While Apple designs its own CPU and now GPU cores, Huawei's Kirin 980 uses reference design cores designed by ARM: Cortex-A76 and A55 architecture CPU cores and ARM's Mali-G76 GPU. Huawei also added dual ISPs and NPUs (the neural processor unit) and integrates a Cat.21 modem, similar to Qualcomm's Snapdragon. In contrast, Apple continues to use an external modem from Intel.
Kirin 980 isn't even beating all the Androids
Writing for PhoneArena, Victor Hristov compared performance benchmarks of the Kirin 980 against Apple's A12 Bionic. While Huawei targeted its chip to beat Qualcomm's Snapdragon 845, in GeekBench single core scores Huawei's Mate 20 Pro fell behind Samsung's Galaxy Note 9 (powered by an 845), in addition to both Apple's latest iPhone XS and even last year's iPhone X.
The Mate 20 Pro's Kirin 980 was significantly faster than other premium-priced Androids like Google's Pixel 3XL, which also uses a Snapdragon 845, but comes with less RAM than either the Note 9 or Mate 20 Pro. Android requires lots of RAM; Apple's iPhones were faster with less RAM.
In multi-core benchmarks, the Mate 20 Pro pulled ahead of other Androids but was still significantly behind last year’s iPhone X. In the combined CPU/GPU score from AnTuTu, Huawei’s Mate 20 Pro turned in a benchmark above iPhone X but far behind Apple’s latest XS.
In the GPU-specific GFXBench scoring, Huawei’s Mali graphics showed performance distantly lagging both iPhone X and newer iPhones. The site noted that Huawei’s chip "strangely produces vastly different results with every run of this benchmark," noting that it used only the highest scores it produced, which were still not competitive with Apple’s custom GPU—or even the similar Mali graphics used by Samsung’s Note 9.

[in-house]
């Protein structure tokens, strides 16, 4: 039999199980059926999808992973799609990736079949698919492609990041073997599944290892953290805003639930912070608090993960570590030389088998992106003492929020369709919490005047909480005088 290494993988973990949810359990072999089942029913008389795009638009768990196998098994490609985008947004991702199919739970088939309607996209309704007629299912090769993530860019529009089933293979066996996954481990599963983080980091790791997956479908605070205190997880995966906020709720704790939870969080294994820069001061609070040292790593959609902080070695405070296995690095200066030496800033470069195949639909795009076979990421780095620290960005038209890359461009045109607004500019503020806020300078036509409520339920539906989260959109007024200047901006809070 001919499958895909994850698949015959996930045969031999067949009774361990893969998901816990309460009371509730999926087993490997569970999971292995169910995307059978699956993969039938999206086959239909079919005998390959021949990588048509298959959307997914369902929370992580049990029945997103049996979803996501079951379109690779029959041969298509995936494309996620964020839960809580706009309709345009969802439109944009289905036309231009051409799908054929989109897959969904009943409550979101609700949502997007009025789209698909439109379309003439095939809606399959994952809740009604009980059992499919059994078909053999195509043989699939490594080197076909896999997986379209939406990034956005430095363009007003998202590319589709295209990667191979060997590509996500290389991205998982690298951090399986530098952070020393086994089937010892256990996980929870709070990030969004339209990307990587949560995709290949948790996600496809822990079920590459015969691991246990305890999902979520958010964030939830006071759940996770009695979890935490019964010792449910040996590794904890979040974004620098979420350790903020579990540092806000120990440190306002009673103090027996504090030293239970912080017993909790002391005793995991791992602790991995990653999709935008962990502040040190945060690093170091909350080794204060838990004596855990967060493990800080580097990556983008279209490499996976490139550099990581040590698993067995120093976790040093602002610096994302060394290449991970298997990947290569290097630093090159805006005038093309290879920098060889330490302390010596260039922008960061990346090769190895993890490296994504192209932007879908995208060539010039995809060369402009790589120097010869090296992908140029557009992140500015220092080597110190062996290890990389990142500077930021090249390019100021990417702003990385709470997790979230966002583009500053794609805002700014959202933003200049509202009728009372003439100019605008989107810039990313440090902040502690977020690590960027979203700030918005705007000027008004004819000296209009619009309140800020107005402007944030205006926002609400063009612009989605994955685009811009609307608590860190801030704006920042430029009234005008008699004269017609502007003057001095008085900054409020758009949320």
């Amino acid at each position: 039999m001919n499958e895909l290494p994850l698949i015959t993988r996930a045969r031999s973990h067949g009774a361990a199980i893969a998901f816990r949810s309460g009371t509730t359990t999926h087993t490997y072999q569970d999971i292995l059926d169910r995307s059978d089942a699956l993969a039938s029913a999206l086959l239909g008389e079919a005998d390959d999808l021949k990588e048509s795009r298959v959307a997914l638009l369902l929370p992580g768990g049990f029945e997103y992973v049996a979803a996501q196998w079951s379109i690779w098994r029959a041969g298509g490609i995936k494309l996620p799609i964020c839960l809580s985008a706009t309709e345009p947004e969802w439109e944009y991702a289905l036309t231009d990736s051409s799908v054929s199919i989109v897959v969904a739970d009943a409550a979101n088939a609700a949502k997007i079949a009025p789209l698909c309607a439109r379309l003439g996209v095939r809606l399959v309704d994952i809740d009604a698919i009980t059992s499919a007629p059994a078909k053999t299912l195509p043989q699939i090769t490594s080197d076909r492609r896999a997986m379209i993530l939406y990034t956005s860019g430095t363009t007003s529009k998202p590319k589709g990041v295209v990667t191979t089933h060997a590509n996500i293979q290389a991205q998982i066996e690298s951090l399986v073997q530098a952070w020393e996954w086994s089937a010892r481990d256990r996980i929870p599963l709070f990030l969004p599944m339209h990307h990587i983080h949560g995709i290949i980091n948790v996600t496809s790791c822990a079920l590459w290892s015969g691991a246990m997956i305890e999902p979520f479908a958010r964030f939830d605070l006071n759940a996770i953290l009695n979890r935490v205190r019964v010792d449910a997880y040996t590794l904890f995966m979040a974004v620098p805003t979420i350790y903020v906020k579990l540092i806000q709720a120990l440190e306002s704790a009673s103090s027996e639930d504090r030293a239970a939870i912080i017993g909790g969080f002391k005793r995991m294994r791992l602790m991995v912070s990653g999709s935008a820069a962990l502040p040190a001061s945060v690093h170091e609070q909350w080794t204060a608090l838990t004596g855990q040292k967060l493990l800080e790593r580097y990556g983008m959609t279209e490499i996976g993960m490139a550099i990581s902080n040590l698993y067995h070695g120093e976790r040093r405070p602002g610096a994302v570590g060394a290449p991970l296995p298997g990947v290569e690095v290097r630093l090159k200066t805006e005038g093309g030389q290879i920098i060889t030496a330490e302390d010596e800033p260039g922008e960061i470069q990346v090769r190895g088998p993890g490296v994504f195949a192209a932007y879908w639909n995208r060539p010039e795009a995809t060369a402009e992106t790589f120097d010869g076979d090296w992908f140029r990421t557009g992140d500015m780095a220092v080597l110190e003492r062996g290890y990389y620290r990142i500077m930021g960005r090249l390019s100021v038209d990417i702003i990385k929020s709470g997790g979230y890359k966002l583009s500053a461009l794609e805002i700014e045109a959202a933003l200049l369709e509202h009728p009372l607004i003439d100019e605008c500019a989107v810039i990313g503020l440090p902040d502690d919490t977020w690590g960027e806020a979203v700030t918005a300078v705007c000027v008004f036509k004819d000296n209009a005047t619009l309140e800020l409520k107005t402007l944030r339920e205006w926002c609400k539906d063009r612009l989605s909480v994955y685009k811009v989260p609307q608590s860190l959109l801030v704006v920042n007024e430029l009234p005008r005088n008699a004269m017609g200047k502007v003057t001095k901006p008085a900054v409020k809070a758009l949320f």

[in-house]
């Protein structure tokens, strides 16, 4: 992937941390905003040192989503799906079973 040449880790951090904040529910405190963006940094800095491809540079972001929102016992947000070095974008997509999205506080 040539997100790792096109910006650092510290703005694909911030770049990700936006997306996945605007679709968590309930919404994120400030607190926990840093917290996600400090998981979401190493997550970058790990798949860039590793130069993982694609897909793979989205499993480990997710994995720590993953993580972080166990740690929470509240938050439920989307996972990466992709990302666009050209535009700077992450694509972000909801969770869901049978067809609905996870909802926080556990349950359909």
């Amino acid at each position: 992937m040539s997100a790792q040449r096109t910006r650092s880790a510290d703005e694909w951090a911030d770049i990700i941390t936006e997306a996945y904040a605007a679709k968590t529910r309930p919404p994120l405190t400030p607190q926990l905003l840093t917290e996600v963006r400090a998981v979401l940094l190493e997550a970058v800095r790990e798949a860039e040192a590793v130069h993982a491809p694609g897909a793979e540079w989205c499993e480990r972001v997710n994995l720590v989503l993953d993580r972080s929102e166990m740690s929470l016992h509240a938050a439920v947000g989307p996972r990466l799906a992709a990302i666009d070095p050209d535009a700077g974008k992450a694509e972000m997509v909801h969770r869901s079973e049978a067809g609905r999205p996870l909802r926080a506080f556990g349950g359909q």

Hristov wrote that "the Mate 20 Pro with the Kirin 980 is a big step forward for Huawei," but that while it was "the fastest chip on Android in most areas, but it's no match for the Apple A12 Bionic."
While benchmarks have historically shown various competitors inching ahead of each other with each new chip produced, Apple has been unique in increasingly pulling ahead of its rivals, in large part due to its relentless investment in new silicon technologies. These include the A7's jump to a 64-bit architecture and last year's A11 Bionic introducing both Apple's first custom GPU and the all-new Neural Engine, custom silicon devoted to machine learning features.
The development of new technologies and fabrication process are expensive. Android phone makers once had a number of chip makers to choose from, but as Google pushed its licensees downmarket to produce ever cheaper devices with only basic GPUs and commodity parts, the market for sophisticated processors has shrunk.